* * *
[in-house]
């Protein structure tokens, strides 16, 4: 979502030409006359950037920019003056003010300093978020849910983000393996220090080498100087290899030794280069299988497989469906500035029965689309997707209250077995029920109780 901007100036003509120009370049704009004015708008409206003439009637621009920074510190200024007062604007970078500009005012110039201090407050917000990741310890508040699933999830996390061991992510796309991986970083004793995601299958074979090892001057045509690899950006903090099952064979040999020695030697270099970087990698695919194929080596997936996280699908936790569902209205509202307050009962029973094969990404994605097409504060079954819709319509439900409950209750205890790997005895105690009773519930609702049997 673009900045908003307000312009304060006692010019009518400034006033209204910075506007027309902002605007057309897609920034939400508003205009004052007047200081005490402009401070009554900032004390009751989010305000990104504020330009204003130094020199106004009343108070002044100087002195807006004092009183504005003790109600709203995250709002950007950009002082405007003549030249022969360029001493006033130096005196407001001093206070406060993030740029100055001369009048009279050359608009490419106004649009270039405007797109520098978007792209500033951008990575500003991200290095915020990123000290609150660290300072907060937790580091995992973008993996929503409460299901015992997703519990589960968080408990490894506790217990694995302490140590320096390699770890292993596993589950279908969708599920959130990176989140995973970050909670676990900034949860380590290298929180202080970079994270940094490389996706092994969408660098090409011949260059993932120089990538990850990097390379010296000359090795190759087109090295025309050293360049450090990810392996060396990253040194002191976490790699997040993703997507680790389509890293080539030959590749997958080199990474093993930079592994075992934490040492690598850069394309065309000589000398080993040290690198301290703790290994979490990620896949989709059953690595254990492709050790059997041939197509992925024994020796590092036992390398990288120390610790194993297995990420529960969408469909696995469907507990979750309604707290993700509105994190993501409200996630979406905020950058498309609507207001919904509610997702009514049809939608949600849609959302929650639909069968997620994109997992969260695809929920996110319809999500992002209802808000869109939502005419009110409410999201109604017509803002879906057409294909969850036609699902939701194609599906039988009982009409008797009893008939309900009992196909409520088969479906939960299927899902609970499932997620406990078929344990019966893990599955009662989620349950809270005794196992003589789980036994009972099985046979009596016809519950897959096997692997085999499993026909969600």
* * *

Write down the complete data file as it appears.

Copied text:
[in-house]
């Protein structure tokens, strides 16, 4: 979502030409006359950037920019003056003010300093978020849910983000393996220090080498100087290899030794280069299988497989469906500035029965689309997707209250077995029920109780 901007100036003509120009370049704009004015708008409206003439009637621009920074510190200024007062604007970078500009005012110039201090407050917000990741310890508040699933999830996390061991992510796309991986970083004793995601299958074979090892001057045509690899950006903090099952064979040999020695030697270099970087990698695919194929080596997936996280699908936790569902209205509202307050009962029973094969990404994605097409504060079954819709319509439900409950209750205890790997005895105690009773519930609702049997 673009900045908003307000312009304060006692010019009518400034006033209204910075506007027309902002605007057309897609920034939400508003205009004052007047200081005490402009401070009554900032004390009751989010305000990104504020330009204003130094020199106004009343108070002044100087002195807006004092009183504005003790109600709203995250709002950007950009002082405007003549030249022969360029001493006033130096005196407001001093206070406060993030740029100055001369009048009279050359608009490419106004649009270039405007797109520098978007792209500033951008990575500003991200290095915020990123000290609150660290300072907060937790580091995992973008993996929503409460299901015992997703519990589960968080408990490894506790217990694995302490140590320096390699770890292993596993589950279908969708599920959130990176989140995973970050909670676990900034949860380590290298929180202080970079994270940094490389996706092994969408660098090409011949260059993932120089990538990850990097390379010296000359090795190759087109090295025309050293360049450090990810392996060396990253040194002191976490790699997040993703997507680790389509890293080539030959590749997958080199990474093993930079592994075992934490040492690598850069394309065309000589000398080993040290690198301290703790290994979490990620896949989709059953690595254990492709050790059997041939197509992925024994020796590092036992390398990288120390610790194993297995990420529960969408469909696995469907507990979750309604707290993700509105994190993501409200996630979406905020950058498309609507207001919904509610997702009514049809939608949600849609959302929650639909069968997620994109997992969260695809929920996110319809999500992002209802808000869109939502005419009110409410999201109604017509803002879906057409294909969850036609699902939701194609599906039988009982009409008797009893008939309900009992196909409520088969479906939960299927899902609970499932997620406990078929344990019966893990599955009662989620349950809270005794196992003589789980036994009972099985046979009596016809519950897959096997692997085999499993026909969600």